Staring at the cube on top of Mt. Umunhum as a teenager I wondered what it would take to be able to cycle all the way to the top. In the 1970s Mt. Umunhum was under the aegis of the US Air Force and the road to the summit was strictly off-limits. In those days I thought Mt. Um was the tallest peak in the Santa Cruz Mountains, but it turns out that was incorrect and it’s only the fourth tallest peak. Nonetheless it’s 3,486 feet making it not that much less than the summit of Mt. Diablo. When the Air Force gave up operations at Mt. Umunhum in 1980 many of us thought that it would not be long before the area was returned to civilian use. Boy, was that wrong! Finally just four weeks ago it opened for public use under the auspices of the Midpeninsula Regional Open Space District after many improvements including the removal of a significant quantity of hazardous waste, repaving of the road, and the creation of parking, bathrooms, and informational kiosks.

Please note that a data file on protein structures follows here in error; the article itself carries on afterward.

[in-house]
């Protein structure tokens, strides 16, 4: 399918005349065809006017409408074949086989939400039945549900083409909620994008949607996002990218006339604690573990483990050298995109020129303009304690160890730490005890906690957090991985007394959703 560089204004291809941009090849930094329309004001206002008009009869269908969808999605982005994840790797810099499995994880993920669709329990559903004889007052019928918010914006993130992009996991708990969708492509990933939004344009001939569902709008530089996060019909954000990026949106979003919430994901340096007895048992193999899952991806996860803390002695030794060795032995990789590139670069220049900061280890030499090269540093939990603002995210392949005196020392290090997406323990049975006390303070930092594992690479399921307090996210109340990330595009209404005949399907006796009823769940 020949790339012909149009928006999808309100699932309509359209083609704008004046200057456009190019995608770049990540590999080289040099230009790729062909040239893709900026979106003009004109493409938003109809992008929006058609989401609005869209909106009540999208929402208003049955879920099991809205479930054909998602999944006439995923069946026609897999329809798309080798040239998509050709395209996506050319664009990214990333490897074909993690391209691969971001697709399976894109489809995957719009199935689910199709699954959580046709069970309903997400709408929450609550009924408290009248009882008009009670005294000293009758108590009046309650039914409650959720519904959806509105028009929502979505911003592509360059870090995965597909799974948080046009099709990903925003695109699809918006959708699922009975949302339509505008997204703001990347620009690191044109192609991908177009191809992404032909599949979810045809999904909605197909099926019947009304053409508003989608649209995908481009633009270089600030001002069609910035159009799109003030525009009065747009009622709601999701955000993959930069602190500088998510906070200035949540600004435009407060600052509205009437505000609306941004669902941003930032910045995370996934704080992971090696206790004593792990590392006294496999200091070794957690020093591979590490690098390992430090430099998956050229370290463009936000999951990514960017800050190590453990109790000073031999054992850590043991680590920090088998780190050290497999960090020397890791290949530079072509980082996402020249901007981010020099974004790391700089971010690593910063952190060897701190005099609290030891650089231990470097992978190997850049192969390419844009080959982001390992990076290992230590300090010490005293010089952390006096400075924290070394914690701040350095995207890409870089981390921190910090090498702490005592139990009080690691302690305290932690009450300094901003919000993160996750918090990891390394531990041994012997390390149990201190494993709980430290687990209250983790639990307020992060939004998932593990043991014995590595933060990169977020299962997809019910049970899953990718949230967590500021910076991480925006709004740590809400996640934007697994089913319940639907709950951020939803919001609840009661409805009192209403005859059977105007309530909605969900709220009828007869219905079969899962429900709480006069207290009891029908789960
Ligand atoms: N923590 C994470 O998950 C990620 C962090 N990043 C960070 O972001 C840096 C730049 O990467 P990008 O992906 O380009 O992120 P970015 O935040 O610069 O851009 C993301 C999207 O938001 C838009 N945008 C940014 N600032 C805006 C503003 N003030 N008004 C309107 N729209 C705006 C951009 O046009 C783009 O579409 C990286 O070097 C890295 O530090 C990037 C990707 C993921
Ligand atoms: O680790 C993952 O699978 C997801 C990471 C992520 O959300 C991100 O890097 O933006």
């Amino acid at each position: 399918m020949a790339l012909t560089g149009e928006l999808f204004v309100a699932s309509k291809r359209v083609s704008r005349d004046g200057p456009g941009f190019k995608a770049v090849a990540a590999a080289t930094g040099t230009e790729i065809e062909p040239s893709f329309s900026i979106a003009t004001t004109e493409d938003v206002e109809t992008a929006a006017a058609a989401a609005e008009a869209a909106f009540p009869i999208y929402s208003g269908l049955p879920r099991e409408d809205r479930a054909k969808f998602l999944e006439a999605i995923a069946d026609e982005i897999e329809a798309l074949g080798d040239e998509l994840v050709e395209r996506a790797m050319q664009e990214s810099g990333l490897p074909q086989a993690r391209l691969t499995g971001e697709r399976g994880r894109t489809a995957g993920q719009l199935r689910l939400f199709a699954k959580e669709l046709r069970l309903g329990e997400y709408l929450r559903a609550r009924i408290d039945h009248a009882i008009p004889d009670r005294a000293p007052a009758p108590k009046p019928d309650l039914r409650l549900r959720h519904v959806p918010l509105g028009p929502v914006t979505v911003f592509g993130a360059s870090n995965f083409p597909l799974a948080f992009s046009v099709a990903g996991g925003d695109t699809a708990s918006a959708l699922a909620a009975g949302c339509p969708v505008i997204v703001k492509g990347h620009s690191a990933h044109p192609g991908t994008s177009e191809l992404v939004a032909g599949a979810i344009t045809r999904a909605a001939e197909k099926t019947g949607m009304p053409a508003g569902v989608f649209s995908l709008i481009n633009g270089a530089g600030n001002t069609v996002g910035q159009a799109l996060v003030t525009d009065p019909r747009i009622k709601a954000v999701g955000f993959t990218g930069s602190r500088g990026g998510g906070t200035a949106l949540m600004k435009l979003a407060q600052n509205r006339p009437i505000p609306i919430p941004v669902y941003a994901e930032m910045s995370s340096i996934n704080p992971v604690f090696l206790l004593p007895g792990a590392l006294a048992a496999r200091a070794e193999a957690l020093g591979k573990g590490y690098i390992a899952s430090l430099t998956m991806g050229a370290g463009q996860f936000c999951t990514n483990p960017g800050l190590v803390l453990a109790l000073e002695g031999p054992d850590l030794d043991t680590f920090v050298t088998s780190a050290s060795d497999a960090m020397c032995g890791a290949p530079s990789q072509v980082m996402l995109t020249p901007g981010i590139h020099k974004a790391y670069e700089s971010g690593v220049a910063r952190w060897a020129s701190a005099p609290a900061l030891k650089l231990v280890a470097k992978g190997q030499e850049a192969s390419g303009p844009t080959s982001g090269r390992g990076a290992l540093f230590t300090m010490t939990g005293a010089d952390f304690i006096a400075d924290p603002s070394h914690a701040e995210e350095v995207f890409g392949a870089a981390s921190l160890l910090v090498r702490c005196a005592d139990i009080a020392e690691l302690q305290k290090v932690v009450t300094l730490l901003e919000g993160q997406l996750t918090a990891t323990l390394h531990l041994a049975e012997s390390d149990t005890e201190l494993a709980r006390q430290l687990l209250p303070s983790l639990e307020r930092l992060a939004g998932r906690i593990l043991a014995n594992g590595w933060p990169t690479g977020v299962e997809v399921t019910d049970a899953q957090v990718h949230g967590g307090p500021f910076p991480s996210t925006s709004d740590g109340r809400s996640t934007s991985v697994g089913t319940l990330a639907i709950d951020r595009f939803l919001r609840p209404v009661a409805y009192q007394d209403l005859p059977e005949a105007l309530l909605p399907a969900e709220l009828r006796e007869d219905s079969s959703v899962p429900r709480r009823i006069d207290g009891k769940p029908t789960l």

Naturally I would have gone up the first day it opened but I had a sense it would have been an utter mosh pit—all that pent up desire fueled by years of delay. In fact, I hear that turned out to be the case and the rangers had to do car control on Mt. Umunhum Road because there was so much traffic. In any case, I posted the ride and led it this past Sunday. I would have thought the ride would have brought a number of Spokers out of the woodwork due to the challenge and mystique of ascending Hicks Road just to get to the start of Mt. Umunhum Road. Five years ago David Gaus led a foray up Hicks Road and it was brutal. Being a warm day with full sun we baked up the climb and after the descent to the valley I got some of the worst leg cramps I’ve ever had. Hicks had also just been freshly chip sealed making traction a pain and I kept getting stones stuck between my front tire and fork. I don’t remember everyone who was on that ride but I do remember racing Peter Graney and Tim Offensend up Hicks. I also remember poor David Gaus, exhausted, arriving at the summit and recounting that he had to walk. Hey, Hicks is no walk in the park (pun intended): it’s a sustained 14% grade for well over a mile with absolutely no relief. This year I didn’t get much interest from the animals in the club. Everyone who had RSVPed eventually backed out for one reason or another. Well, we know there was really only one reason they all backed out, don’t we?